Incident@Lambrok is how the Environment Agency titled its report on the week-long torrent of heavily sedimented, chlorinated water that Wessex Water let flood from a broken water main, through the Lambrok down to the Biss, taking in Southwick Country Park and its precious freshwater biota on its way.

It is difficult to say when the incident began. Last Saturday the water in the Lambrok was cloudy. On Sunday it was obvious that something serious was going on upstream and FoSCP explorers found a digger parked by a mound of earth, a pool of muddy water and a notice, in the corner of a field. A passing dog-walker said that the digger had been there for some weeks.

We rang a Wessex Water hotline and they sent a man, who rang us later to say it wasn’t sewerage, which we already knew; he said it was groundwater. This seemed so unlikely that we rang the Environment Agency with a map reference.

The Environment Agency contacted Wessex Water, who said it was, after all, a broken water main but we were not to worry because there were no chemical contaminants in the water and it wasn’t chlorinated. They were waiting, they said, on something that could not be delivered until Tuesday when the break would be fixed. The Environment Agency asked them to turn the water pressure down to reduce the flow and the sediment and they said they would.

By Monday morning the water in the Lambrok was looking like cafe au lait, flowing very rapidly and easily 25cm deeper than usual. At the site of the leak, the water escaping from the main was making a noise that could be heard fifty metres away. We rang the Environment Agency; the Environment Agency rang Wessex Water who said the work would start the next day and, by the way, the water was chlorinated; all mains water is chlorinated.

By Thursday, it was apparent that Wessex Water had done nothing to reduce the flood of silt and chlorinated water that had been smothering the bed of our stream and all its occupants for a week. Yesterday morning (Friday) they told us that the equipment to mend the leak was being assembled and they would start work next Monday. We rang the Environment agency. We don’t know what the Environment Agency said to Wessex Water but several people rang us to say that work would begin immediately.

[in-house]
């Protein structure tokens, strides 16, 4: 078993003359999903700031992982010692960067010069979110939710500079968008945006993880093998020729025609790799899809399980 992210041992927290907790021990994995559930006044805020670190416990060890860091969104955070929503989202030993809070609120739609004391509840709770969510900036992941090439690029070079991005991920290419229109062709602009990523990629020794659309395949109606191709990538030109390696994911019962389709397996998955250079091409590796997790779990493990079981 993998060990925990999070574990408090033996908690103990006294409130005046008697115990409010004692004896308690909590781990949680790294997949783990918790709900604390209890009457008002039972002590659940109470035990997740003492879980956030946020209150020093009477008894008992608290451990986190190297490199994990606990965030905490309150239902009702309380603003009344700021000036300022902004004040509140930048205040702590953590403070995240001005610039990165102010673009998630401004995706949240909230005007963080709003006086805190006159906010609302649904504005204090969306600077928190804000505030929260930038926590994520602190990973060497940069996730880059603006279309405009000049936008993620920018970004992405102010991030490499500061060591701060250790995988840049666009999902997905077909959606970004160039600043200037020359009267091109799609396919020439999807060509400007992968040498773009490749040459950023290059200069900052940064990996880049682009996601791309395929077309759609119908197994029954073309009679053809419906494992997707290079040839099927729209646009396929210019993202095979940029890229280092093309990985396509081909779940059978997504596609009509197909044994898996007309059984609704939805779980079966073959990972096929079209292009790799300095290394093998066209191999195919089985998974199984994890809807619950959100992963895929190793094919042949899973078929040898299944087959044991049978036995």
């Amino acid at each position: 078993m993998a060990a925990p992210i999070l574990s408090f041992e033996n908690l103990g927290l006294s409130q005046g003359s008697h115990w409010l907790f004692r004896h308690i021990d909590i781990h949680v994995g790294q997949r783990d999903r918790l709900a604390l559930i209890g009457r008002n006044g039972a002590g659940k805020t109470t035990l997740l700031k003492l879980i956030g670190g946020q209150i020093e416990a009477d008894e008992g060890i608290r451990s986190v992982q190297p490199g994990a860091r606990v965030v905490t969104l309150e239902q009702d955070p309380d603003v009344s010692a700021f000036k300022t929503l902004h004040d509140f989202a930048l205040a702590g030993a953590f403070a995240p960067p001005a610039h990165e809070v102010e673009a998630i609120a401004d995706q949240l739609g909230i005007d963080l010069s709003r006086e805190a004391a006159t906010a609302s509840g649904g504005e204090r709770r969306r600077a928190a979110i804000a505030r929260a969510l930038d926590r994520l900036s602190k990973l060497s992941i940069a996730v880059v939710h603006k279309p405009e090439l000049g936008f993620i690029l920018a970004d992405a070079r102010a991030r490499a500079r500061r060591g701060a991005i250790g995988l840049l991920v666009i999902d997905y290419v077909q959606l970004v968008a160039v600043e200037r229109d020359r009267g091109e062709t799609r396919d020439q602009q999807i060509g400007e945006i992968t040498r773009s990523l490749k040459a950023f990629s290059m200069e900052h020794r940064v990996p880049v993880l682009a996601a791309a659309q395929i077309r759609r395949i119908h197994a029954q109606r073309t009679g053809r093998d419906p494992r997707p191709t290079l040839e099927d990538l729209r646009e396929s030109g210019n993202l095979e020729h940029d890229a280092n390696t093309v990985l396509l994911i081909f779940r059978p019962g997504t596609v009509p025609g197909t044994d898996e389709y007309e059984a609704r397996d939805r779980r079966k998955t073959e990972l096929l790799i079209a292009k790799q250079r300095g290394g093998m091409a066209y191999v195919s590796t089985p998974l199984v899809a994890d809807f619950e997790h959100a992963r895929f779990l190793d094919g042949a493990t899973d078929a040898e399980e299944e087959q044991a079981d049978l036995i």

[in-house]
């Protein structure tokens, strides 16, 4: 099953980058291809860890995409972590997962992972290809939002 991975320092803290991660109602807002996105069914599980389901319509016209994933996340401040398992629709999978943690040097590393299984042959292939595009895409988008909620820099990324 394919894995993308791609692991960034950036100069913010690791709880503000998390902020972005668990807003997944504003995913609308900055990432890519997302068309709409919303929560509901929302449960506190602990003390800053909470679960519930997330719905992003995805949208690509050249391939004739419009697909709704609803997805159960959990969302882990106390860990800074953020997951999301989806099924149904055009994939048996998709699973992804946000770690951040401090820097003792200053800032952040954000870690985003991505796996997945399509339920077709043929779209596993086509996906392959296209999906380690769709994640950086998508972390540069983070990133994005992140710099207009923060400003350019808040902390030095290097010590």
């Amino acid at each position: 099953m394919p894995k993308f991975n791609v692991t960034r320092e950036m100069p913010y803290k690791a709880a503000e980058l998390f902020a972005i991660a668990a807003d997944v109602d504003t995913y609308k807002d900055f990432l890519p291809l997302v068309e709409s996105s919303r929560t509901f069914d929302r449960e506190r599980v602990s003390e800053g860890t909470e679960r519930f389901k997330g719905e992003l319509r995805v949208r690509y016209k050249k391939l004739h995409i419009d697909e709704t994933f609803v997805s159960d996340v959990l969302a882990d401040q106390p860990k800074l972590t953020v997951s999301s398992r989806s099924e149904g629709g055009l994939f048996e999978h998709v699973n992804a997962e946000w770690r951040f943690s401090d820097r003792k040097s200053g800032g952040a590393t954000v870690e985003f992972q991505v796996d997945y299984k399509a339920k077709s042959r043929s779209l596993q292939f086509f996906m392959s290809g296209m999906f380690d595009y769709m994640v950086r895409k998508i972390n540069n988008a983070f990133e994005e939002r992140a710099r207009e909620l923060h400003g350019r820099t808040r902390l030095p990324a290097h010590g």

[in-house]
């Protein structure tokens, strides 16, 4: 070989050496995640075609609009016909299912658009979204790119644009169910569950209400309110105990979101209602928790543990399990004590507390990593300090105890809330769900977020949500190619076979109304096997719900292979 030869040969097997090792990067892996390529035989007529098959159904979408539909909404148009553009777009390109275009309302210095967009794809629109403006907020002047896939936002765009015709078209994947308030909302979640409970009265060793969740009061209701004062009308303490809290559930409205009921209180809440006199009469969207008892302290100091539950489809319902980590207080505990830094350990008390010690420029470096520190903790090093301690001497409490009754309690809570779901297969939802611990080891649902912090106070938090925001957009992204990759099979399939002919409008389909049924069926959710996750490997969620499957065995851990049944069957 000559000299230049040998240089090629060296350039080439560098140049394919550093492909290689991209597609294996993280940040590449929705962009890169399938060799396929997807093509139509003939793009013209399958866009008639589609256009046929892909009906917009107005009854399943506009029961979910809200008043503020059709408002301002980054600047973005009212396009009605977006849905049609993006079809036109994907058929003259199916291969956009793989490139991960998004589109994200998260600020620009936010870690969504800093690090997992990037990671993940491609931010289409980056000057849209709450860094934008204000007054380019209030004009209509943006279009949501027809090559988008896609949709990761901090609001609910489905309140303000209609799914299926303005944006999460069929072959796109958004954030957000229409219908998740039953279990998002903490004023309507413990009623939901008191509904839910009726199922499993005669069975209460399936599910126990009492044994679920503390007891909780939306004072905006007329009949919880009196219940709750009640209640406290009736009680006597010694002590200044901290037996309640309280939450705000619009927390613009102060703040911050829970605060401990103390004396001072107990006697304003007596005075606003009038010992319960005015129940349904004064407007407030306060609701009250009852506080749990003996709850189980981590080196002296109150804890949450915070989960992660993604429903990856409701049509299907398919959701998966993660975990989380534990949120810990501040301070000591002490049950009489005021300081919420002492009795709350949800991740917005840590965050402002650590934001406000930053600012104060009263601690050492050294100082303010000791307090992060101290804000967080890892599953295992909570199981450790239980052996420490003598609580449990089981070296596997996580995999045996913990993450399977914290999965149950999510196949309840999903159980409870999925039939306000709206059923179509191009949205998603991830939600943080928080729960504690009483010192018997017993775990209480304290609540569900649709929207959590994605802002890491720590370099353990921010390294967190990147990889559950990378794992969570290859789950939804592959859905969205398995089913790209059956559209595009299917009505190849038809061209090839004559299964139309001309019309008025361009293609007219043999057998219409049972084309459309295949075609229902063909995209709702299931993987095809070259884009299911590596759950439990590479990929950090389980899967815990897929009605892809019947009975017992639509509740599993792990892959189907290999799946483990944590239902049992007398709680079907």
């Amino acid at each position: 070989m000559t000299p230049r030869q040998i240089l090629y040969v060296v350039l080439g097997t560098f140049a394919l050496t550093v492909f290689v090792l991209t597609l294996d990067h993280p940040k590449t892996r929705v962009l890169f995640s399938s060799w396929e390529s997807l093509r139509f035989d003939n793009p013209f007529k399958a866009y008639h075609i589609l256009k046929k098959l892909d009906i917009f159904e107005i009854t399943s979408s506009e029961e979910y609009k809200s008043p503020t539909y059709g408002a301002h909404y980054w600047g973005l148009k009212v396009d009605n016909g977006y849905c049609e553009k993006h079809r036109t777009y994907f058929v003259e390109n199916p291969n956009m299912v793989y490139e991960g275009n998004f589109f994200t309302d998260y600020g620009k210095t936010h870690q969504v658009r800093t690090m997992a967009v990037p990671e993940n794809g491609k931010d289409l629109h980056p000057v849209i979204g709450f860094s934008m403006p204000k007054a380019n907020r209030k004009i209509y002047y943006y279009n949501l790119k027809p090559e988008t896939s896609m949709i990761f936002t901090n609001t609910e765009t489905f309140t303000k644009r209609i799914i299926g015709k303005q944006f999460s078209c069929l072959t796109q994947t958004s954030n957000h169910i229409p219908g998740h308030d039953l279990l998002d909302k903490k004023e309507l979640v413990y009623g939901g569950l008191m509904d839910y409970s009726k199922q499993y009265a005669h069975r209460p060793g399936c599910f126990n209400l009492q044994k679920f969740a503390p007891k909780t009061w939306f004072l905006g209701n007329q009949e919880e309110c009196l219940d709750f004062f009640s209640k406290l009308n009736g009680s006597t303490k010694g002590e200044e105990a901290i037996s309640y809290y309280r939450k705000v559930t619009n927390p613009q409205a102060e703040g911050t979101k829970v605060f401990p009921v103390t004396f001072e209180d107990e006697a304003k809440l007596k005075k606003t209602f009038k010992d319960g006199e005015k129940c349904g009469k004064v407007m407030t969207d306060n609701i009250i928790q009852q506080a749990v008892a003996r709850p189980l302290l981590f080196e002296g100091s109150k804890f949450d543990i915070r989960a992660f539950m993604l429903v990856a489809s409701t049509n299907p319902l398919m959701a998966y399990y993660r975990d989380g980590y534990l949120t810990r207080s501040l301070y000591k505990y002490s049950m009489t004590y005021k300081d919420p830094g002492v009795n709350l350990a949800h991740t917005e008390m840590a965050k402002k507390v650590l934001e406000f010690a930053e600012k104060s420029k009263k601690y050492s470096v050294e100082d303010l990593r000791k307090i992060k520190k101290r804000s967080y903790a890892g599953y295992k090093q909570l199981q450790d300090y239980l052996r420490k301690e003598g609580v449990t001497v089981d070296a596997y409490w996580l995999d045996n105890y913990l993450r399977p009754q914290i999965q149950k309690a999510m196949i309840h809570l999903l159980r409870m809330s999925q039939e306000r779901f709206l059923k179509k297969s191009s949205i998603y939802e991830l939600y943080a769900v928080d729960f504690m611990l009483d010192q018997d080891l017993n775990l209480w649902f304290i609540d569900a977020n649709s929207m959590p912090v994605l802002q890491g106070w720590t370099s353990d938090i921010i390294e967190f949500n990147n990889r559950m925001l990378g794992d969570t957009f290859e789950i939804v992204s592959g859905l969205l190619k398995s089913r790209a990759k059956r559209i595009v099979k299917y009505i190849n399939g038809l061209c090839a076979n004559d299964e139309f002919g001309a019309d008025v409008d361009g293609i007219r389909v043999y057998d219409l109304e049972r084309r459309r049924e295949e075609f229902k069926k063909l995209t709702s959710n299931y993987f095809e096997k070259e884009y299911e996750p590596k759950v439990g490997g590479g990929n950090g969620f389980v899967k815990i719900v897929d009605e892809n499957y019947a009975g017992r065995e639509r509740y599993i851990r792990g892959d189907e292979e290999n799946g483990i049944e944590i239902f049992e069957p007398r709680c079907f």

This morning, at the site of the leak, there is a much bigger pile of dirt, a temporary settlement tank built out of metal plates and full of clear water, and a pipe feeding the clear water into the stream. In the park, the stream is still running fast, but the water is at least clear.

We don’t know yet how much damage has been done, The bed of the stream, its vegetation and presumably the invertebrates that live there are covered with silt and there are no fish to be seen. There was a pair of beautiful demoiselles among the iris stems this morning; let’s hope the water was clear enough and the chlorine diluted enough for the female to find somewhere to lay her eggs.

6 thoughts on “Incident@Lambrok

  1. From my own past experience with water voles in the Lambrok at Wynsome Street, Wessex Water do not always seem to take environmental issues as seriously as they should.

  2. On second thoughts, it was the Environment Agency not Wessex Water that two years ago showed a complete lack of understanding of how to treat water voles when clearing the banks of the river Lambrok at Wynsome Street. Perhaps they are now more aware of these environmental issues.

    Hopefully, Wessex Water will now have a better understanding in the future.

    1. Two years ago the EA was probably working to the old water vole mitigation rules which said that if you cleared the vegetation, the voles will move without suffering harm. New research has shown that is not so and the mitigation requirements are being rewritten.

  3. Yes, that’s just what I was told, The water voles will just move out of the way and come back later when they had finished clearing the river banks. Local residents reported a big reduction in water voles seen in this part of the Lambrok after the river was cleared.

    1. This was received wisdom until last year. New research has shown that the water voles actually stay put and get dug up with their holes.

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